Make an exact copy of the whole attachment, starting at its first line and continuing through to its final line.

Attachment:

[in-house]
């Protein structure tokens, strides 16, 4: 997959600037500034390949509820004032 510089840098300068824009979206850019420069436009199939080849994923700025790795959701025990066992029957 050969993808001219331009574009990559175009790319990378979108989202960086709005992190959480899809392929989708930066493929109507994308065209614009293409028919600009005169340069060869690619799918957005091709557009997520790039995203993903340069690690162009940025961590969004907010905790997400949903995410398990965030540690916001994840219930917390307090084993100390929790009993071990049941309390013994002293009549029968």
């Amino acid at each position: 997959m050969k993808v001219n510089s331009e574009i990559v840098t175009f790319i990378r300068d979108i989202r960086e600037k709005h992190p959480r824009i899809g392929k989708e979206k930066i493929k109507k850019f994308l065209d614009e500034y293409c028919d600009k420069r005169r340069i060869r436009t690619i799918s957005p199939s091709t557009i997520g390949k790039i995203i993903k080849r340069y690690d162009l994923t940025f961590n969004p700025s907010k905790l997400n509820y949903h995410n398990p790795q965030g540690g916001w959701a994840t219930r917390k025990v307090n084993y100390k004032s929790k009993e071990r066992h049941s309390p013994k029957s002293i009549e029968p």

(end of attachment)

[in-house]
């Protein structure tokens, strides 16, 4: 997959600037500034390949509820004032 510089840098300068824009979206850019420069436009199939080849994923700025790795959701025990066992029957 050969993808001219331009574009990559175009790319990378979108989202960086709005992190959480899809392929989708930066493929109507994308065209614009293409028919600009005169340069060869690619799918957005091709557009997520790039995203993903340069690690162009940025961590969004907010905790997400949903995410398990965030540690916001994840219930917390307090084993100390929790009993071990049941309390013994002293009549029968």
């Amino acid at each position: 997959m050969k993808v001219n510089s331009e574009i990559v840098t175009f790319i990378r300068d979108i989202r960086e600037k709005h992190p959480r824009i899809g392929k989708e979206k930066i493929k109507k850019f994308l065209d614009e500034y293409c028919d600009k420069r005169r340069i060869r436009t690619i799918s957005p199939s091709t557009i997520g390949k790039i995203i993903k080849r340069y690690d162009l994923t940025f961590n969004p700025s907010k905790l997400n509820y949903h995410n398990p790795q965030g540690g916001w959701a994840t219930r917390k025990v307090n084993y100390k004032s929790k009993e071990r066992h049941s309390p013994k029957s002293i009549e029968p």